You may wish your kitchen were larger and more spacious. But, even without relocating walls, you can give the impression of greater proportions by following some simple design tips, which are explained below. Also, discover ways to maximise the available storage area and make it more accessible. After all, when creating a custom kitchen, you have the freedom to configure it any way you wish.
Reducing Visual Clutter
Excessive visual clutter in a small place can give the impression of it being crowded, cramped, and smaller than it is. To avoid this, install smooth surfaces such as flat doors on the cabinets rather than contoured ones with ornate handles. You could eliminate handles altogether by opting for push-open doors or ones with grooves along the top.
If you lay floor tiles, choose large format sizes that create fewer grout lines and less detail. A glass splashback will help create a streamlined look as it doesn't feature grouting. Another possibility may be an under-mount sink to eliminate the rim and leave a cleaner benchtop appearance.
Other elements that create a busy look in a kitchen are the appliances. Your fridge might be white and rounded at the corners, while the dishwasher may be black and square. These diverse colours and shapes add clutter. To reduce this, integrate the appliances behind the cabinetry to maintain consistency.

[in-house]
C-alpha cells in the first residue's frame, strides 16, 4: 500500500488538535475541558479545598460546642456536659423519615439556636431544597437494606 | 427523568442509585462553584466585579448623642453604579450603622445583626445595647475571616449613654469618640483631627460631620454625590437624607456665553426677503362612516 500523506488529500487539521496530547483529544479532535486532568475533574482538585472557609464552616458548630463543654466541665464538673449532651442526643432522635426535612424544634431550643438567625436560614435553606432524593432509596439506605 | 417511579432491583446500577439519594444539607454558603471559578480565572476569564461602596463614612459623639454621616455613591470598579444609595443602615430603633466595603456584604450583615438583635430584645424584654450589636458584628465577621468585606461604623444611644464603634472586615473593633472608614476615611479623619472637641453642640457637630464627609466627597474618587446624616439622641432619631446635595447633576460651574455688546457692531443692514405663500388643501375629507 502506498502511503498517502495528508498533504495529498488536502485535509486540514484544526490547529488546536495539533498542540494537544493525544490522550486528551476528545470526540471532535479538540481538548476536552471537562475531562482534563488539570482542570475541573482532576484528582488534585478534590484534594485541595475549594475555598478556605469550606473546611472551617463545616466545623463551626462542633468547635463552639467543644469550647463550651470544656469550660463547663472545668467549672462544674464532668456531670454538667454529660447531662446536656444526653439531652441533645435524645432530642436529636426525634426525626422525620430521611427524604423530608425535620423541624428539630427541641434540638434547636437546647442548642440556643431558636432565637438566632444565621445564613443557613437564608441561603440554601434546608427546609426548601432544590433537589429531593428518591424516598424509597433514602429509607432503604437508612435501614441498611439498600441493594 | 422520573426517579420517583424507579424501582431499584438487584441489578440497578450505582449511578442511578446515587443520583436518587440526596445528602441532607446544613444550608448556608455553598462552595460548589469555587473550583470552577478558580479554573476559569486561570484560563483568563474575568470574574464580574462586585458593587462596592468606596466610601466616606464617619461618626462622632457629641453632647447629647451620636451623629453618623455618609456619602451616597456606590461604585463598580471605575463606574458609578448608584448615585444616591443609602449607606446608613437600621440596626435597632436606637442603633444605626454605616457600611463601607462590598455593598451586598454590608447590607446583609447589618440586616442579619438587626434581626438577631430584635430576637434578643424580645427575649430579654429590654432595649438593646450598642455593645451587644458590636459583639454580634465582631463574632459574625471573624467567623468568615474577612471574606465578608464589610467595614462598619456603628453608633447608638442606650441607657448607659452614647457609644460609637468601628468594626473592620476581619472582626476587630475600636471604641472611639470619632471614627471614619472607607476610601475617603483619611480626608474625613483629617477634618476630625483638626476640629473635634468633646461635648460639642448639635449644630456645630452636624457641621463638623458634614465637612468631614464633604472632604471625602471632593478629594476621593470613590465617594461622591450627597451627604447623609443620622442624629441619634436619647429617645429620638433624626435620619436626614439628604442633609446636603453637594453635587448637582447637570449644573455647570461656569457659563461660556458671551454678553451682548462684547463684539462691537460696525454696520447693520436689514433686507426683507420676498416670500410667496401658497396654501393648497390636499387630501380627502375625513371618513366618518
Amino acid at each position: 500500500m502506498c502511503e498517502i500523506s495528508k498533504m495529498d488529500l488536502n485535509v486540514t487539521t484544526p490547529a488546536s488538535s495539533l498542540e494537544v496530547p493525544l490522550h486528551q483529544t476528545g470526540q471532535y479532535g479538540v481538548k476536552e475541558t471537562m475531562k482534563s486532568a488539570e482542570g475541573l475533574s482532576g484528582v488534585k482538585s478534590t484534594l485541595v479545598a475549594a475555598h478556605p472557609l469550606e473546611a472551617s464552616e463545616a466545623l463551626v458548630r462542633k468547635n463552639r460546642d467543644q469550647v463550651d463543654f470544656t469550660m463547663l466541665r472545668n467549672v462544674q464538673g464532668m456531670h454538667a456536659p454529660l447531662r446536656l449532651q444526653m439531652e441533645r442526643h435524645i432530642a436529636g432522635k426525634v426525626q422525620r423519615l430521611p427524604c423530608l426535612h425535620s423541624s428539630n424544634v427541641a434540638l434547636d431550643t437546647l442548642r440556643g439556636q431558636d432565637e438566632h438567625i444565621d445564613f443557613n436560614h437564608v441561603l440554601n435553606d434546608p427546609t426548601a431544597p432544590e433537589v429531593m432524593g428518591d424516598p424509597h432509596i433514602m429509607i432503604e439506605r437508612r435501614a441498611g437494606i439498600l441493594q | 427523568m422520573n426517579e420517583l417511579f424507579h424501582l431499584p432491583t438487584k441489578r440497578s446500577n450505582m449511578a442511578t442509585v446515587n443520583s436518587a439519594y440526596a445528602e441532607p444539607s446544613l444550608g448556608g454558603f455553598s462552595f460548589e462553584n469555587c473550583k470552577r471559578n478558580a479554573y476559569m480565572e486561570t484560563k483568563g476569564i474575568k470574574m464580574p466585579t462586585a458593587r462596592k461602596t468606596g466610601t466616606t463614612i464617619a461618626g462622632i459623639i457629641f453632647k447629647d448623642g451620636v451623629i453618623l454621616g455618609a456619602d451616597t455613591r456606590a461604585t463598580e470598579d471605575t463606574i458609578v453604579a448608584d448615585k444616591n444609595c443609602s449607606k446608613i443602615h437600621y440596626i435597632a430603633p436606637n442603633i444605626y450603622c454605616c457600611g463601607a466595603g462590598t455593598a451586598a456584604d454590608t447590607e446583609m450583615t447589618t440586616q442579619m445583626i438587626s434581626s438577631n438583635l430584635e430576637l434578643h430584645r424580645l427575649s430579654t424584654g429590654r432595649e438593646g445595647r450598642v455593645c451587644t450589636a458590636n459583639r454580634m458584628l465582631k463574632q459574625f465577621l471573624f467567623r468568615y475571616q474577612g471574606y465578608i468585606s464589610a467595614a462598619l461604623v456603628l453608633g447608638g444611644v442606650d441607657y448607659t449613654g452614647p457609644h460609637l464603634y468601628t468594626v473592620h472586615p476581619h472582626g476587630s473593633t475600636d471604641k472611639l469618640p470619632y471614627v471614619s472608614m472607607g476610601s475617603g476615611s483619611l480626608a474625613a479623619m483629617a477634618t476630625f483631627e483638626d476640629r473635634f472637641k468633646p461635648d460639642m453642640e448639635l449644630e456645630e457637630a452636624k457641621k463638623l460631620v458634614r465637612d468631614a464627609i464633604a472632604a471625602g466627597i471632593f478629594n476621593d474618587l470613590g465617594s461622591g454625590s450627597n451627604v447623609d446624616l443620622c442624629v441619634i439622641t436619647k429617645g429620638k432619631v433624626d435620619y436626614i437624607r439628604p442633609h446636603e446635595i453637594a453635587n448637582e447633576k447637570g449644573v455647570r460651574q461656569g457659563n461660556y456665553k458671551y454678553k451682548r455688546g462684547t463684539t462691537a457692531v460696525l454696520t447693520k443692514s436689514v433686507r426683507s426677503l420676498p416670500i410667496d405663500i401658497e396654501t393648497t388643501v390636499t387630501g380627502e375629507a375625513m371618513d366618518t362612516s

Creating Efficient Storage
Some design tips are about giving a sense of space. But you also need to consider how to maximise storage in a small kitchen to ensure you have enough room for everything. One way to achieve this is to install drawers in place of lower cupboards.
The problem with cupboards is that they have a one-size-fits-all strategy. They don't customise the storage for different-sized objects, which results in a lot of dead space. For instance, a small jar of vegemite will leave much more vertical space above it than a tall box of breakfast cereal.
Drawers are more efficient as they come in varying depths to hold different-sized items. So you can put large saucepans in a deep drawer and mugs in a shallow one. Cutlery drawers have been around for aeons to prevent wasting space. This concept can be applied to all lower cupboards.
Accessibility is also better with drawers, which you can pull out to see what's stored in the back regions. This form of storage makes sense as you look downwards at the bottom cabinetry and thus have a bird's eye view of an open drawer. Conversely, it's difficult to see what's on the shelves in standard bottom cabinets, as you have to kneel or crouch to look inside. Often, you have to feel around in the dark for what you want.
Pull-out pantries are also a great alternative to lower cupboards in custom kitchens. They're often made of wire baskets, allowing you to see through the sides so that finding what you want is effortless.